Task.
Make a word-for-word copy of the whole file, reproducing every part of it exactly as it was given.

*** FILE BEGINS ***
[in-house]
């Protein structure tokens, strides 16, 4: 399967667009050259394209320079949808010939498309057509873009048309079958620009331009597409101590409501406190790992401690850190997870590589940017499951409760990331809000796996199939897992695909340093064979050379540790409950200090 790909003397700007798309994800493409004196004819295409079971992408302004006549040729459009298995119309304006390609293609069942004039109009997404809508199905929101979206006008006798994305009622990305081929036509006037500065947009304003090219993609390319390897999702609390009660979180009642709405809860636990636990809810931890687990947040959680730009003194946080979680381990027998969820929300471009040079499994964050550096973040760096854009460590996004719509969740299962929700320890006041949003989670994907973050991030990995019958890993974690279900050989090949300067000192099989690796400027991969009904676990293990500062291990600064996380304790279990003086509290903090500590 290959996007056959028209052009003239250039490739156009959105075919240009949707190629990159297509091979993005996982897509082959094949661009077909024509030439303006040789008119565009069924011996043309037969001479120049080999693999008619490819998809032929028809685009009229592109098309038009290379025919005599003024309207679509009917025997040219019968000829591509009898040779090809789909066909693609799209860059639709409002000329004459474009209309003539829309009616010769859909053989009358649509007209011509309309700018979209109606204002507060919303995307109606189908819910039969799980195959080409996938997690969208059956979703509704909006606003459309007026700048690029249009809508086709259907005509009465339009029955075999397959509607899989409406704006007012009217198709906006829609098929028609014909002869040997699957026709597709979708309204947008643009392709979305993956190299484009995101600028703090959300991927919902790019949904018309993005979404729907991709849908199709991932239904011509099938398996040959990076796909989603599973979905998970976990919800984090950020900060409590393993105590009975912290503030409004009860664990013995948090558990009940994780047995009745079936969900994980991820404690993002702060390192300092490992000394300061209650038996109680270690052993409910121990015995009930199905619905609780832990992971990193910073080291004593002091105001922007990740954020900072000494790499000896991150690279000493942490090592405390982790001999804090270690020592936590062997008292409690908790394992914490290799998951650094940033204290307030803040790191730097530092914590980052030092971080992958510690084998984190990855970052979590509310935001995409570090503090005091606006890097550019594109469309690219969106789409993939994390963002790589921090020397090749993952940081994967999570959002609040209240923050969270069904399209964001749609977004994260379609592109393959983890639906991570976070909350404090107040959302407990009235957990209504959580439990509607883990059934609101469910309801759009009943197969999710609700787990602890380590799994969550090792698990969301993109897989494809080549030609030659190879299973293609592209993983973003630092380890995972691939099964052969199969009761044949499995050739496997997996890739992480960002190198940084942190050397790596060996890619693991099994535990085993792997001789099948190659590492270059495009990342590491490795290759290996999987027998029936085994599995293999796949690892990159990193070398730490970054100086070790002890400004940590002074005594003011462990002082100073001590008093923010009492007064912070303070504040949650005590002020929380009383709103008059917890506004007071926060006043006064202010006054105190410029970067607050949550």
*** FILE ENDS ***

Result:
[in-house]
């Protein structure tokens, strides 16, 4: 399967667009050259394209320079949808010939498309057509873009048309079958620009331009597409101590409501406190790992401690850190997870590589940017499951409760990331809000796996199939897992695909340093064979050379540790409950200090 790909003397700007798309994800493409004196004819295409079971992408302004006549040729459009298995119309304006390609293609069942004039109009997404809508199905929101979206006008006798994305009622990305081929036509006037500065947009304003090219993609390319390897999702609390009660979180009642709405809860636990636990809810931890687990947040959680730009003194946080979680381990027998969820929300471009040079499994964050550096973040760096854009460590996004719509969740299962929700320890006041949003989670994907973050991030990995019958890993974690279900050989090949300067000192099989690796400027991969009904676990293990500062291990600064996380304790279990003086509290903090500590 290959996007056959028209052009003239250039490739156009959105075919240009949707190629990159297509091979993005996982897509082959094949661009077909024509030439303006040789008119565009069924011996043309037969001479120049080999693999008619490819998809032929028809685009009229592109098309038009290379025919005599003024309207679509009917025997040219019968000829591509009898040779090809789909066909693609799209860059639709409002000329004459474009209309003539829309009616010769859909053989009358649509007209011509309309700018979209109606204002507060919303995307109606189908819910039969799980195959080409996938997690969208059956979703509704909006606003459309007026700048690029249009809508086709259907005509009465339009029955075999397959509607899989409406704006007012009217198709906006829609098929028609014909002869040997699957026709597709979708309204947008643009392709979305993956190299484009995101600028703090959300991927919902790019949904018309993005979404729907991709849908199709991932239904011509099938398996040959990076796909989603599973979905998970976990919800984090950020900060409590393993105590009975912290503030409004009860664990013995948090558990009940994780047995009745079936969900994980991820404690993002702060390192300092490992000394300061209650038996109680270690052993409910121990015995009930199905619905609780832990992971990193910073080291004593002091105001922007990740954020900072000494790499000896991150690279000493942490090592405390982790001999804090270690020592936590062997008292409690908790394992914490290799998951650094940033204290307030803040790191730097530092914590980052030092971080992958510690084998984190990855970052979590509310935001995409570090503090005091606006890097550019594109469309690219969106789409993939994390963002790589921090020397090749993952940081994967999570959002609040209240923050969270069904399209964001749609977004994260379609592109393959983890639906991570976070909350404090107040959302407990009235957990209504959580439990509607883990059934609101469910309801759009009943197969999710609700787990602890380590799994969550090792698990969301993109897989494809080549030609030659190879299973293609592209993983973003630092380890995972691939099964052969199969009761044949499995050739496997997996890739992480960002190198940084942190050397790596060996890619693991099994535990085993792997001789099948190659590492270059495009990342590491490795290759290996999987027998029936085994599995293999796949690892990159990193070398730490970054100086070790002890400004940590002074005594003011462990002082100073001590008093923010009492007064912070303070504040949650005590002020929380009383709103008059917890506004007071926060006043006064202010006054105190410029970067607050949550």